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Who pays this fee?

Account holders for developed properties within the city limits receive a statement for the city services fee.

Residential accounts pay $9 per month.

Businesses are charged a flat fee according to the size of their largest water meter. This is used to approximate the amount of city services they use. Most small businesses have a 3/4” meter and will also pay $9 per month.

csf comm distro

What services am I getting for this fee? 

Revenues from this fee would be used to address the budget shortfall for the 2021-2023 biennium. It would help to maintain our current service levels and programming for the next two years in Fire, Library, Municipal Court, Park Maintenance, and Police which will otherwise be reduced on July 1, 2021.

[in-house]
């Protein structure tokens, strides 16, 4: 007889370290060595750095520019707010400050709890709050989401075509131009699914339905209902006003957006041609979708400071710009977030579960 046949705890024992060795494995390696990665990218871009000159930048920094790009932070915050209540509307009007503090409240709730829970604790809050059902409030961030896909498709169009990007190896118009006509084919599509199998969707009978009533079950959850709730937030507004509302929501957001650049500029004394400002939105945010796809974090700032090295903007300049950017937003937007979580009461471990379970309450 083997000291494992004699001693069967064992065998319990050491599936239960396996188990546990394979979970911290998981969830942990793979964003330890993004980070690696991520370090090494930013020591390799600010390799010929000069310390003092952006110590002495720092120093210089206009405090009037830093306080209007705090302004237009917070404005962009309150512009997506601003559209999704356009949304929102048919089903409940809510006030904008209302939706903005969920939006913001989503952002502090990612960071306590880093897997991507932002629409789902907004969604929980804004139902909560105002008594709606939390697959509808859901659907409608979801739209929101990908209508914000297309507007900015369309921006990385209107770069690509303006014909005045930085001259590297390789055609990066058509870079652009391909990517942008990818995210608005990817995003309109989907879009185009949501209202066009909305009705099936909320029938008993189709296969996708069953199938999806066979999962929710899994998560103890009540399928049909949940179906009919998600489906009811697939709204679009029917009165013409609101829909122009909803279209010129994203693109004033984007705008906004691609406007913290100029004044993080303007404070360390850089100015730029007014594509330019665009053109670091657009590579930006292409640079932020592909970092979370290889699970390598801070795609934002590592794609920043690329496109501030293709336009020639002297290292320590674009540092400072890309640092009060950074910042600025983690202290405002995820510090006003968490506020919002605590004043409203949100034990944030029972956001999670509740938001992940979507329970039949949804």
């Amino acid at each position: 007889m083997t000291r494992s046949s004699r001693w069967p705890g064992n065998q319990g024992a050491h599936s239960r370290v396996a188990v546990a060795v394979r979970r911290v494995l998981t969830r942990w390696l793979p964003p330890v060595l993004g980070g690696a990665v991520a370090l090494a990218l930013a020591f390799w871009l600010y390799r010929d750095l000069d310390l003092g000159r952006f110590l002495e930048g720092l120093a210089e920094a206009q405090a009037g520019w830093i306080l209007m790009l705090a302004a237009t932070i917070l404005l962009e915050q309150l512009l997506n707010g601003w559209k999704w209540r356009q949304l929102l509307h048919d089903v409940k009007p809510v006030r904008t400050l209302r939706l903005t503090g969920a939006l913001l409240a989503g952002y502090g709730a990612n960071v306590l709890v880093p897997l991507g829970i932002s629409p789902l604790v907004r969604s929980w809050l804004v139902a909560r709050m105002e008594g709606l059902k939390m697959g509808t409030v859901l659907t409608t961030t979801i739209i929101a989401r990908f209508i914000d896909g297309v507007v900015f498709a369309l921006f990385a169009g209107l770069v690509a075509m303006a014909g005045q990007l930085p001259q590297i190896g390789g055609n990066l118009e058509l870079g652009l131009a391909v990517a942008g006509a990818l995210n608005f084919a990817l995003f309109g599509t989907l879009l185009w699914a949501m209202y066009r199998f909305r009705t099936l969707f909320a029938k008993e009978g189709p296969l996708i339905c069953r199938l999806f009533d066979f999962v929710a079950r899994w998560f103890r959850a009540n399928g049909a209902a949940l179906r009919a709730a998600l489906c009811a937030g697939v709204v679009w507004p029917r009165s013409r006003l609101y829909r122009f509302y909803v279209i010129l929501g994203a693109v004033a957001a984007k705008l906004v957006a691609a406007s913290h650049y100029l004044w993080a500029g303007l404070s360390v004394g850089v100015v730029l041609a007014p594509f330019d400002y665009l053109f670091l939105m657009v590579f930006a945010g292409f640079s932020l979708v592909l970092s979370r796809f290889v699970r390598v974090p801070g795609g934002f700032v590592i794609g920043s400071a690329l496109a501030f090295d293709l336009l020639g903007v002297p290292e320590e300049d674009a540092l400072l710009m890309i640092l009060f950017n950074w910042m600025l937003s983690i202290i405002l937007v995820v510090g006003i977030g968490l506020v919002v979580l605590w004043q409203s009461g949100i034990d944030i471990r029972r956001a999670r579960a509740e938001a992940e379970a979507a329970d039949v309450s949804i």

csf allocation

I already pay a lot of money in property taxes.  Don't my property taxes pay for these services? 

If you live inside the city limits of Albany in Linn County, only $0.37 of each dollar you pay in property taxes goes toward City of Albany services. The remaining $0.63 goes to Linn County, Greater Albany Public Schools, Linn-Benton Community College, and other small agencies. This is similar for properties in North Albany inside Benton County. 

What about the public safety levy? I thought that paid for police and fire? 

For each dollar of property tax you pay, $0.37 comes to the City of Albany. Approximately $0.05 of that is from the Public Safety Levy. These funds are given directly to Police and Fire. The levy was originally passed in November 2002 and has been renewed four times. The levied rate has not changed in almost 10 years. Expenses continue to climb with inflation and current compensation through collective bargaining agreements.